- Hong Kong Policy Act Report, State Department
- Designated Countries List, NASA HQ Security

Ad Astra Rocket Company and NASA move to execution phase of NextSTEP VASIMR partnership

"NASA's Advanced Exploration Systems Program sponsors NextSTEP awards in a 50/50 cost partnership with industry. Under this award, Ad Astra will conduct a long duration, high power test of an upgraded version of the VX-200TM VASIMR prototype, the VX-200SSTM (for steady state), for a minimum of 100 hours continuously at a power level of 100 kW. These experiments aim to demonstrate the engine's new proprietary core design and thermal control subsystem and to better estimate component lifetime. The tests will be conducted in Ad Astra's large, state-of-the-art vacuum chamber in the company's Texas facility."

FAA hid study showing chronic air controller fatigue, CBS

"The study is composed of a survey of 3,268 controllers about their work schedules and sleep habits, and a field study that monitored the sleep and the mental alertness of more than 200 controllers at 30 air traffic facilities. NASA produced the study at the FAA's request. J.D. Harrington, a NASA spokesman, also declined to release the study, saying in an email that since the FAA requested it, "they own the rights to decide its release." NASA gave the scientists who conducted the study an award for the project's excellence in 2013."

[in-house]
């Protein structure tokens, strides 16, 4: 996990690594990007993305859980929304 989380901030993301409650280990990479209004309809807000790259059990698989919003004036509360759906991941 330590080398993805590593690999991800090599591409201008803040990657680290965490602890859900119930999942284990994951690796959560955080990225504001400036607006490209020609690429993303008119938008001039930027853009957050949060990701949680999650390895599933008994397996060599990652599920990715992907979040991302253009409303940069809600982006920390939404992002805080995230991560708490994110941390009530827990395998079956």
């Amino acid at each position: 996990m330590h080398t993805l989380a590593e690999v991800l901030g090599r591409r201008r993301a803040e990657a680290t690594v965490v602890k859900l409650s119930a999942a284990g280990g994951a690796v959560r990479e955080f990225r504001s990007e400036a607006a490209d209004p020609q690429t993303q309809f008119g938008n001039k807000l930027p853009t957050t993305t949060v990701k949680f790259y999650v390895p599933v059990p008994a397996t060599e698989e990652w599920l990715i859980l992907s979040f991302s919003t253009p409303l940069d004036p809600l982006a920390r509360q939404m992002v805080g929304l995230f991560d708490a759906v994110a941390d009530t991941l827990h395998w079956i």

Keith's note: What "rights" does the FAA "own" that NASA does not also have? NASA and the FAA are both parts of the Federal government. I'll bet the FOIA requests are flying right about now.

- Heads Up NASA Air Safety Folks, earlier post
- NRC Does Not Think Much of NASA Air Safety Study, earlier post
- NAS Report on NASA NAOMS, earlier post

Three reasons to be truly outraged by Congressional stonewalling of commercial crew, Houston Chronicle

"This week NASA Administrator Charles Bolden stepped up his war of words on Congress, saying the space agency had to extend a pricey contract with Russia through 2019 for crew transport due to under-funding of the commercial crew program. You may like Bolden, or dislike him. You may like his boss, President Obama, or you may hate him. You may like NASA's human exploration plan, or you may have questions about its viability. But you should know this for a fact: Commercial crew, a program allowing SpaceX and Boeing to develop spacecraft and rockets to put U.S. astronauts into orbit, deserves full funding. Here are three reasons why Congressional under-funding of commercial crew is especially duplicitous."

Governor McAuliffe Announces Agreement to Continue Operation of the Virginia Commercial Space Authority